A successful grassroots effort compelled two state agencies to cooperate
FORT ROSS -- The plans were drawn and the permits pulled, the bulldozers were poised and ready, and an access road was already being plowed when the call came in. A judge’s order to halt the work, relayed to the rural coast by fax, forced Caltrans to reluctantly stop their planned reconstruction of two sections of Highway One which had been badly damaged by heavy rains last winter. Five days later, that temporary restraining order proved to be the pivotal moment in a successful grassroots effort to compel two state agencies to cooperate, and in the process, protect the historic beauty of the oldest white settlements in California.
The controversy in this case was unusual: no one disputed the need for the $4.2 million project, nor the plans for re-engineering the threatened sections of the winding two-lane highway that runs along the cliffs high above the Pacific. Virtually everyone in the region, roughly midway between Point Reyes and Mendocino, about 75 miles north of San Francisco, is dependent on the coastal highway for mail, supplies, access to the outer world -- and most important, visitors, as tourism provides the economic lifeblood of the area. No, the dispute all boiled down to a single, simple question: where to put the dirt.
Caltran planned to cover a 2,000 year old Kayasha village site with 35 feet of dirt
estimated by Caltrans, the state road and transportation department, the repair work would generate approximately 130,000 cubic yards of dirt, although further calculations later reduced the figure to 85,000 cubic yards. In the grading permit application presented to Sonoma County officials, that dirt was to be spread over most of a five acre parcel adjacent to the southeastern corner of the Fort Ross Historic Park, a site directly visible from the old fort itself. Although the fill was to be contoured to fill a gully on the site, the mass of new dirt was planned to be 35 feet deep at its thickest.
Alarmed by the mass and scale of the fill being proposed, local environmentalists quickly identified a list of problems with the site, including:
Since that site was one of two that Caltrans had investigated as possible locations for the fill, the loose coalition of local activists pressed for a change in plans to the alternate property, noting that it was actually closer to the largest excavation and would therefore require shorter trips for the 10-yard trucks hauling the dirt. Both sites belong to the same property owner, who had already negotiated an agreement to use the land with the transportation agency.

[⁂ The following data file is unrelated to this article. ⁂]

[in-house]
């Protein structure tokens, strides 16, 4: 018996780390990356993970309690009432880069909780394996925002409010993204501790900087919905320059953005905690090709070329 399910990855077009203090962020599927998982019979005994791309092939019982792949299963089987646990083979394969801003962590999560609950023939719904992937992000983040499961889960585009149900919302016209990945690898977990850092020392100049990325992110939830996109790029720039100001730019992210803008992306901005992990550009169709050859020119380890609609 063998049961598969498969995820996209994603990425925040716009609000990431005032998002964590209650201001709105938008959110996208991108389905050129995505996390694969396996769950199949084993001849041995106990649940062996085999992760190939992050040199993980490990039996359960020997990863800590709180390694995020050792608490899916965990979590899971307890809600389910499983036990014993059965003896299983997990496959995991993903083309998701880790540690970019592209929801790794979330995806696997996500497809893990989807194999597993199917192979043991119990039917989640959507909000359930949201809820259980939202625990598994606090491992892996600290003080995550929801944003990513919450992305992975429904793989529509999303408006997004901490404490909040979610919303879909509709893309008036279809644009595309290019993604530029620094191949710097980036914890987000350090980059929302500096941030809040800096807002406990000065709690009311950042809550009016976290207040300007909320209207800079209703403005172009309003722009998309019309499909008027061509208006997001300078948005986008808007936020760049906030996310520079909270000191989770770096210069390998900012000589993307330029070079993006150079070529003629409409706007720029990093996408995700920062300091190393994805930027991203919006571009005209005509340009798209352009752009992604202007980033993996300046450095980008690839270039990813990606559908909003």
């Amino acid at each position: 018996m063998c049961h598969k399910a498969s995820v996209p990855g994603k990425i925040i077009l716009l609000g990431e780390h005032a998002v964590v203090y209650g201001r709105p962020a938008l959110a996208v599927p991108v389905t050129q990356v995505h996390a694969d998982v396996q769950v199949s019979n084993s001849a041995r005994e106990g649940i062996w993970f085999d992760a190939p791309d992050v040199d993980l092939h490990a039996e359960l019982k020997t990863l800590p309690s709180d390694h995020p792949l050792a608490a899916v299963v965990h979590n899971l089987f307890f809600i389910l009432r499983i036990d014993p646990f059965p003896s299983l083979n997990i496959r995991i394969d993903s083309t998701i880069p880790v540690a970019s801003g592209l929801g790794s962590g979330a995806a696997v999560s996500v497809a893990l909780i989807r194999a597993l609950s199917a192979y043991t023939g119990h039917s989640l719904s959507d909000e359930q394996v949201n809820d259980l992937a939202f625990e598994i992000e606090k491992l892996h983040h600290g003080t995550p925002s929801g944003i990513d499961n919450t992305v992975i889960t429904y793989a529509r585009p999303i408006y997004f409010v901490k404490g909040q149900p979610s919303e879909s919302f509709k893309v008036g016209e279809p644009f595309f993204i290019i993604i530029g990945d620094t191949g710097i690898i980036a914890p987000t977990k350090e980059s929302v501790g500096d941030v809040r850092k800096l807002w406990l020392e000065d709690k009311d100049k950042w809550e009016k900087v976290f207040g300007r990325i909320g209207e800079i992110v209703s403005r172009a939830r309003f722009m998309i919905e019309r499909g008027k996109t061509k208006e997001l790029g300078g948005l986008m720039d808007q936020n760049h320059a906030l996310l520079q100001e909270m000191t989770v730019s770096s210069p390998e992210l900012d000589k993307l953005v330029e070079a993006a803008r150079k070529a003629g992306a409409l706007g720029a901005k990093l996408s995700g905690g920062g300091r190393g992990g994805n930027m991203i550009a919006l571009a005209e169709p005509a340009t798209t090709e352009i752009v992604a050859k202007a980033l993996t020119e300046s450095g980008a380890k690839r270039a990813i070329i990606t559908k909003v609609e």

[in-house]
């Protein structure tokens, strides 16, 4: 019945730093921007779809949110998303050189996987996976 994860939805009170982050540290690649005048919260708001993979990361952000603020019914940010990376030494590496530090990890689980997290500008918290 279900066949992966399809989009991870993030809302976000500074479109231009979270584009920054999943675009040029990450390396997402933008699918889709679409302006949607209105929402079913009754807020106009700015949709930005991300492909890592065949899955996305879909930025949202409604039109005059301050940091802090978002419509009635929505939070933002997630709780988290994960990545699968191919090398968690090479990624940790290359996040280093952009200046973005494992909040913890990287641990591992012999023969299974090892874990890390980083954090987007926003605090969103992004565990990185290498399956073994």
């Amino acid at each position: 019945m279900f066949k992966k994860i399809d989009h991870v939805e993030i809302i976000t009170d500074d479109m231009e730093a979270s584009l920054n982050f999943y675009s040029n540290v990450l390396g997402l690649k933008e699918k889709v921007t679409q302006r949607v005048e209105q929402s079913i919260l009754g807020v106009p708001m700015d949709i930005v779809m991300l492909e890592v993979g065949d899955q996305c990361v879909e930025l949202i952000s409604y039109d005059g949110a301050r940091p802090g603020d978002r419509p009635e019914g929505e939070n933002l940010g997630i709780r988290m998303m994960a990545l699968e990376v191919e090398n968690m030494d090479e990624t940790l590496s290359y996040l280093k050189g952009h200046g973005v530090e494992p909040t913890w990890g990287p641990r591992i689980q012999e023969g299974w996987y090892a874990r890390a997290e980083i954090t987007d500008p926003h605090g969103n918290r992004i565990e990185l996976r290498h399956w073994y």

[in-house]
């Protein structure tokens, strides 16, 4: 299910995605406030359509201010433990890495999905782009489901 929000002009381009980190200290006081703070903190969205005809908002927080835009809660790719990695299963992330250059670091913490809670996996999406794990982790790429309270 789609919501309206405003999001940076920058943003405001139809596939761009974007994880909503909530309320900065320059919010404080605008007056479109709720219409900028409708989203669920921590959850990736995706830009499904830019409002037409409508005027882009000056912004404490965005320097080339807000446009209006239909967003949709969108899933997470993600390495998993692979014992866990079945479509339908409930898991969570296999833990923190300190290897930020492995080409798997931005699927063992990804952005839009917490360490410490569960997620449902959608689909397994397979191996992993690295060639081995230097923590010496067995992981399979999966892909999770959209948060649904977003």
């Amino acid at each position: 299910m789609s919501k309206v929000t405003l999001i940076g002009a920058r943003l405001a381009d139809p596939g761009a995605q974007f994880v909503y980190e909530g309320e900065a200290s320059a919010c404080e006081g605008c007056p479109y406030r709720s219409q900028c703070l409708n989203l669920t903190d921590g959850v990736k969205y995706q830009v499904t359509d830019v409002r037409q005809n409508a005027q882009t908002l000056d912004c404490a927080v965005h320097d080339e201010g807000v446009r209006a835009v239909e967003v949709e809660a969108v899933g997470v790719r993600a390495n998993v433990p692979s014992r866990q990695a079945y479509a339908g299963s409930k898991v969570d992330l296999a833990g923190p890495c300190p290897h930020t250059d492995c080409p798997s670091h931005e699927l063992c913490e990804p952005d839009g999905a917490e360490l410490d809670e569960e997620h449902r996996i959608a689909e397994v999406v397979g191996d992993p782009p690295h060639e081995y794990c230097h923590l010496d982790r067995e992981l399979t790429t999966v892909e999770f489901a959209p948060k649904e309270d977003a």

Koenigshofer sought and received a court injunction halting the road work
however, held firm with their first choice, contending the alternate site was too small to accommodate even the reduced amount of "spoils." Because of the existing buildings and other uses of portions of that 13 acres property, known as the "Ranch House" site, "very few acres will be available to us," said Caltrans deputy director for the district, Diane Steinhauser. The fill would have to be spread about 20 feet deep across the entire area, she added.
Faced with the agency's determination to move forward using the more fragile site, the protesters enlisted the help of local attorney Eric Koenigshofer, a former county supervisor who is currently seeking re-election to that office next year. Koenigshofer sought and received a court injunction halting the road work just as it was beginning on Sept. 21. He also appealed the county's grading permit, which brought the whole controversy before county supervisors the following Tuesday morning, Sept. 26.
At that session, Steinhauser detailed the work to be done, the repair of "two slides and four slip-out areas," which she said, "must go on this week to be completed before the November rains." Failure to meet that deadline could mean that the coastal highway would have to remain closed all winter and might sustain further damage requiring additional, more costly repairs.